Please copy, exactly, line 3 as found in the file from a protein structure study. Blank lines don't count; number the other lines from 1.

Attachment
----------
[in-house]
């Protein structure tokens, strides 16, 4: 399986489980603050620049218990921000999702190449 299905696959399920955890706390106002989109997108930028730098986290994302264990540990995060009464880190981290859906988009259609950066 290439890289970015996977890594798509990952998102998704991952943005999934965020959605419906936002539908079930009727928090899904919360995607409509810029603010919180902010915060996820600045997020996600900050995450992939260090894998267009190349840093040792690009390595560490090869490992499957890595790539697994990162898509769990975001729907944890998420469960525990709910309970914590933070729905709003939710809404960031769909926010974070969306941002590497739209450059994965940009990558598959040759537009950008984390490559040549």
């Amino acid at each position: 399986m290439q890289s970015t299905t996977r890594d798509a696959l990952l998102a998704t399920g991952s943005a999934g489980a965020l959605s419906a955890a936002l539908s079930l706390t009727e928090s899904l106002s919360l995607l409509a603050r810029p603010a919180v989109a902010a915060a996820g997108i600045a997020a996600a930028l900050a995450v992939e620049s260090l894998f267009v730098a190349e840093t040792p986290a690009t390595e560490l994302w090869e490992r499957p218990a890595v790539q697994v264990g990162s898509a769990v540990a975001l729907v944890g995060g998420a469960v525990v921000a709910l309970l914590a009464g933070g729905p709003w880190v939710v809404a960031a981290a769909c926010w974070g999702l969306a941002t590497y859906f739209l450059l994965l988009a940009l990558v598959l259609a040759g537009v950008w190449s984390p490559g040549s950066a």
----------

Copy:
């Amino acid at each position: 399986m290439q890289s970015t299905t996977r890594d798509a696959l990952l998102a998704t399920g991952s943005a999934g489980a965020l959605s419906a955890a936002l539908s079930l706390t009727e928090s899904l106002s919360l995607l409509a603050r810029p603010a919180v989109a902010a915060a996820g997108i600045a997020a996600a930028l900050a995450v992939e620049s260090l894998f267009v730098a190349e840093t040792p986290a690009t390595e560490l994302w090869e490992r499957p218990a890595v790539q697994v264990g990162s898509a769990v540990a975001l729907v944890g995060g998420a469960v525990v921000a709910l309970l914590a009464g933070g729905p709003w880190v939710v809404a960031a981290a769909c926010w974070g999702l969306a941002t590497y859906f739209l450059l994965l988009a940009l990558v598959l259609a040759g537009v950008w190449s984390p490559g040549s950066a």